“Someone is queer when they have realized that they are not straight, heterosexual or born in the wrong body. Not all people who might fall in this category like being called queer, but would agree that they are living a lifestyle that is different from what is considered the social norm,” says Serpe.

So, can a straight person be queer? Sure. For some, the “Q” stands for “questioning,” which includes people living the straight lifestyle but questioning their sexuality, someone who isn’t sexual at all because they are unsure of their identity or a person who is sexual, but doesn’t fit into any particular box.

“Anyone who feels they don’t or can’t conform to a hetero-normative society are eligible for queer status!” says Sherry.

via OnMilwaukee.com Milwaukee Buzz: What does the “Q” in LGBTQ really mean?.

2013 Northeast Blizzard , Storm Nemo, Nemo memes:  It is amazing th pictures and videos that are coming out of the NE.  Apart of me would love to be there and a part is glad I am looking at tulip tree blossoms! FYI —  10 Things To Know About The Northeast Blizzard. I just love this picture of Beacon Hill from the WSJ …

EASTON, Mass.—A historic blizzard pummeled the Northeast, dumping up to three feet of snow across New England and knocking out power to hundreds of thousands of customers in New England.

via Storm Sweeps Through Northeast U.S. – WSJ.com.

And then there are the Nemo memes. 🙂

The 15 Funniest Blizzard Nemo Memes

The 15 Funniest Blizzard Nemo Memes

Nemo in the Snow | Complex.

Cool Tools, Boing Boing: Just found this  interesting …

We’ve already come up with a lot of ideas for Cool Tools projects, and some are very ambitious. As Kevin said, “Let’s turn Cool Tools into a butterfly, not just a better caterpillar.” That’s a terrific goal to have, and it’s one that can be achieved while staying true to Cool Tools’ original statement of purpose:

Cool tools really work. A cool tool can be any book, gadget, software, video, map, hardware, material, or website that is tried and true. All reviews on this site are written by readers who have actually used the tool and others like it. Items can be either old or new as long as they are wonderful. We only post things we like and ignore the rest.

I love learning about what people make and do, and the tools they use. Do you have a tool you love? Tell us about it at Cool Tools.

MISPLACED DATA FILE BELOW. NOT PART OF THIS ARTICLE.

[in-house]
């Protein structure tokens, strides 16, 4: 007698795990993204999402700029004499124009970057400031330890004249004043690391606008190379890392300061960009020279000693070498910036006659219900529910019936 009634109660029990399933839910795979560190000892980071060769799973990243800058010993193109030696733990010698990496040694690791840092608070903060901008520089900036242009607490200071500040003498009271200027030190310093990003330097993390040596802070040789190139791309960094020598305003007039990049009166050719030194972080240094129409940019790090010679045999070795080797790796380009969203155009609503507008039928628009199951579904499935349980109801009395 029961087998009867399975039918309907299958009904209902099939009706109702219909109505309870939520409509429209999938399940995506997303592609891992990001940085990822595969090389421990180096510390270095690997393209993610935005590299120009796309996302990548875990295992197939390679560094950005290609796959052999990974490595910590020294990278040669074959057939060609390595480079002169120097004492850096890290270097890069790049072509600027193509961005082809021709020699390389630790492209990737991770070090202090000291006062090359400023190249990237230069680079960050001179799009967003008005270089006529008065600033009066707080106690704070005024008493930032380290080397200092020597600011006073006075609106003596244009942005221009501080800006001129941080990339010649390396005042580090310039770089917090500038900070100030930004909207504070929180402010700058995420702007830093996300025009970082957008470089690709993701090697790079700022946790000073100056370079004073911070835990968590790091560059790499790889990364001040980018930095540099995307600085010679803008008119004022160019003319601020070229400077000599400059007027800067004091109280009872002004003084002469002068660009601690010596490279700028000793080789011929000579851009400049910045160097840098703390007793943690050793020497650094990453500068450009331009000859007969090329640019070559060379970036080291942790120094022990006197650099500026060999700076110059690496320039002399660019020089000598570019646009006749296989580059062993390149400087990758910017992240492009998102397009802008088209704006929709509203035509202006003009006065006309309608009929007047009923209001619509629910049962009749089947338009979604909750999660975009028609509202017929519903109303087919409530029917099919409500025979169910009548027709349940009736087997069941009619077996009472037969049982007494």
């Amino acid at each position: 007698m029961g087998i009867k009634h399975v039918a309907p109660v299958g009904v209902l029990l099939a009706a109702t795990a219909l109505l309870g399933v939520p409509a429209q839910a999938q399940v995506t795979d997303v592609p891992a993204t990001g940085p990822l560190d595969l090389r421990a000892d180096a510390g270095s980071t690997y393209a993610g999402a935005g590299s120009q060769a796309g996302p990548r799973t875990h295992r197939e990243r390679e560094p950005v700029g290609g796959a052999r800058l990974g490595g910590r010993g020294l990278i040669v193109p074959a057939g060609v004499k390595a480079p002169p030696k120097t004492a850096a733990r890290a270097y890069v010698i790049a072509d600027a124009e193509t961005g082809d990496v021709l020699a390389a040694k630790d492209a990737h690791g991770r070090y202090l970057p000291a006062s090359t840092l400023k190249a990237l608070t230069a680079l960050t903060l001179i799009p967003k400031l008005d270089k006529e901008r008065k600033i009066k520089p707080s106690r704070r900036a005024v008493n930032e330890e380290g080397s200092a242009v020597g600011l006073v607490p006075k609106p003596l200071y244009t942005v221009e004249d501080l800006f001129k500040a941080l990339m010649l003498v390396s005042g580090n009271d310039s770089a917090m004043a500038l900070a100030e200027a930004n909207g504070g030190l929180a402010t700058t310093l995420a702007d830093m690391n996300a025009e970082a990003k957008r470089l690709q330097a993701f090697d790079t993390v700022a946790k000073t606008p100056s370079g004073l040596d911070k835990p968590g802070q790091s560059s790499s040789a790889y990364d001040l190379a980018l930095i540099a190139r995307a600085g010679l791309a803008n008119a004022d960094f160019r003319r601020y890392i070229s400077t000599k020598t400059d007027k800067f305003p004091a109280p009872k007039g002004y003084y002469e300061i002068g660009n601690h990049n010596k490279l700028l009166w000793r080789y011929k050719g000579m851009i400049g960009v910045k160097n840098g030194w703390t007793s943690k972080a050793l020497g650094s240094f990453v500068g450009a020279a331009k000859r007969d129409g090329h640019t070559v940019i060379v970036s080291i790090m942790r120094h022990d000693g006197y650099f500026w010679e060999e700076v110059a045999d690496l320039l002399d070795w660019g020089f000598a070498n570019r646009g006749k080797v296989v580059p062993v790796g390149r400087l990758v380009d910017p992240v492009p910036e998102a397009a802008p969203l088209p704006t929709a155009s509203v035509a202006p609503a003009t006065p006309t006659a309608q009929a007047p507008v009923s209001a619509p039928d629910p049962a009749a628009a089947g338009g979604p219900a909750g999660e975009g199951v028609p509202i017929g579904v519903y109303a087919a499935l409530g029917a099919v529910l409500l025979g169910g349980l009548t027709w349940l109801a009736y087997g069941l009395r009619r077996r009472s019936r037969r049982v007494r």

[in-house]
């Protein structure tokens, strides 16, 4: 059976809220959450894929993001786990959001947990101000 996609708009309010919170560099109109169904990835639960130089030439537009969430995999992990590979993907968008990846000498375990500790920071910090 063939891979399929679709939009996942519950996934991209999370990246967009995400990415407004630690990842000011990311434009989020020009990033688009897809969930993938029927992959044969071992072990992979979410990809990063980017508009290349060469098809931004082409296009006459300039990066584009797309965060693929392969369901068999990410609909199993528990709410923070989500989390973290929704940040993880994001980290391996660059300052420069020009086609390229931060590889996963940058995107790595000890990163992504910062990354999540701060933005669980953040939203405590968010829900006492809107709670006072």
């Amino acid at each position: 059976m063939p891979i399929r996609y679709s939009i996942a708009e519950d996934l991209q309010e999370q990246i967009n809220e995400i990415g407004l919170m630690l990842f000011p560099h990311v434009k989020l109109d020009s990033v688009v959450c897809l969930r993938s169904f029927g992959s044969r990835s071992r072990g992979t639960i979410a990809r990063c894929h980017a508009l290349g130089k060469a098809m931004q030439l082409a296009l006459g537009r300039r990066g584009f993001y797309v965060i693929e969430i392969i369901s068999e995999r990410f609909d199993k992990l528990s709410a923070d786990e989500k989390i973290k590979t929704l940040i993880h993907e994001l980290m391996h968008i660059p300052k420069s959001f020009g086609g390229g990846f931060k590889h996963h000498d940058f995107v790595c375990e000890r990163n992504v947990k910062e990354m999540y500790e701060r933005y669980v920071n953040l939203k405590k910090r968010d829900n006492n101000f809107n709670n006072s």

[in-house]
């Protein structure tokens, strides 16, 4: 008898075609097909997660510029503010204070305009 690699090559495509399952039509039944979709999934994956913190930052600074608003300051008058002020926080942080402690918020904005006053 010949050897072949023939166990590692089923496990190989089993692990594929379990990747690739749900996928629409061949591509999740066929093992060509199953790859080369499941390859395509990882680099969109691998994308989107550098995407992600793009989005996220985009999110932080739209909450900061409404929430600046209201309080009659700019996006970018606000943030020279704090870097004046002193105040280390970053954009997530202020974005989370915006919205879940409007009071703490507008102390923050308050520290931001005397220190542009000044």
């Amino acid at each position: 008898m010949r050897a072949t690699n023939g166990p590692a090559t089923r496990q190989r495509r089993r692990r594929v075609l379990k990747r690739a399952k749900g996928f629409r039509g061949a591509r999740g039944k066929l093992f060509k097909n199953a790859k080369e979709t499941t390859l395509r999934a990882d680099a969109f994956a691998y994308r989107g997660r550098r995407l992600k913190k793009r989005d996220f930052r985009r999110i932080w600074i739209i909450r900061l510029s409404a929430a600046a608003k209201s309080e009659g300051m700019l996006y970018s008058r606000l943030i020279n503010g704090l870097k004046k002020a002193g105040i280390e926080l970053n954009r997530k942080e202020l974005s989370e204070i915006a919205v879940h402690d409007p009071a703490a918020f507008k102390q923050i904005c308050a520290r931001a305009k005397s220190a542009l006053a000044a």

via Mark joins Cool Tools – Boing Boing.

Mason-Dixon Knitting.

 English grammar,  NFL,  Tweets, Chris Culliver, Wes Welker, 2d graders: 🙂

A class of 2nd Graders show off their corrections to a number of tweets from top NFL sports stars, including this one by San Francisco 49ers' Chris Culliver.

A group of 2nd graders have corrected  a number of NFL tweets; handing out a lesson in spelling and grammar to a number of top NFL stars.

The second grade students from Elmwood Franklin Elementary in Buffalo, N.Y. were given a challenge by faculty at the school to correct the grammar and spelling mistakes in a number of Twitter postings from top NFL players.

The young children went to work on tweets from Chris Culliver, Wes Welker and Titus D Young Sr. on Friday, correcting errors in grammar the stars had made in the world of Twitter.

In one tweet by Chris Culliver in which the San Francisco 49ers player tweeted, “I pray to God I’m never dieing broke”

Chris Culliver has been in the news a lot this week as the San Francisco 49ers prepare to take on the Baltimore Ravens in New Orleans this Sunday for Super Bowl 47.

However, despite the pressure that must be on Culliver in preparing for the big game, the kids were still unforgiving on his spelling and grammar.

via 2nd Graders Correct NFL Tweets: Chris Culliver, Wes Welker Twitter Accounts Given English Lesson.

blogs, knitting:  I don’t knit, but I liked the blog because of the dialogue between the two writers … Mason-Dixon Knitting.